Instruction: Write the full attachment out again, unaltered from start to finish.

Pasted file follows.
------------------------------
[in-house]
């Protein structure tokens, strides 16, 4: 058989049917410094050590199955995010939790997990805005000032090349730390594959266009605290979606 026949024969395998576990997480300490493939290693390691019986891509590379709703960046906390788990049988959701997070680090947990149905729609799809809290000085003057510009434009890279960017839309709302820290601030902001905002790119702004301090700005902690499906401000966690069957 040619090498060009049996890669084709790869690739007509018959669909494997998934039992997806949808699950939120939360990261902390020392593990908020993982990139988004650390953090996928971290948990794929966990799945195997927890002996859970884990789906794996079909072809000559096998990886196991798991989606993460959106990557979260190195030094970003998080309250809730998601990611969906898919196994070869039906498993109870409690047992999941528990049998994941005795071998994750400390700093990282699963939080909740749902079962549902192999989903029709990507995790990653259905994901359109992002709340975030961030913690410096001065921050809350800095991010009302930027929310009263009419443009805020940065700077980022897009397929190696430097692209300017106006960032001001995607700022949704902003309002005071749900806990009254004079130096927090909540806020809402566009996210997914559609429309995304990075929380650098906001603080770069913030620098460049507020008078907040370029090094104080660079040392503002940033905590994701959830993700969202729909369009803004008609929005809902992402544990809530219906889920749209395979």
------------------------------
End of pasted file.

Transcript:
[in-house]
């Protein structure tokens, strides 16, 4: 058989049917410094050590199955995010939790997990805005000032090349730390594959266009605290979606 026949024969395998576990997480300490493939290693390691019986891509590379709703960046906390788990049988959701997070680090947990149905729609799809809290000085003057510009434009890279960017839309709302820290601030902001905002790119702004301090700005902690499906401000966690069957 040619090498060009049996890669084709790869690739007509018959669909494997998934039992997806949808699950939120939360990261902390020392593990908020993982990139988004650390953090996928971290948990794929966990799945195997927890002996859970884990789906794996079909072809000559096998990886196991798991989606993460959106990557979260190195030094970003998080309250809730998601990611969906898919196994070869039906498993109870409690047992999941528990049998994941005795071998994750400390700093990282699963939080909740749902079962549902192999989903029709990507995790990653259905994901359109992002709340975030961030913690410096001065921050809350800095991010009302930027929310009263009419443009805020940065700077980022897009397929190696430097692209300017106006960032001001995607700022949704902003309002005071749900806990009254004079130096927090909540806020809402566009996210997914559609429309995304990075929380650098906001603080770069913030620098460049507020008078907040370029090094104080660079040392503002940033905590994701959830993700969202729909369009803004008609929005809902992402544990809530219906889920749209395979």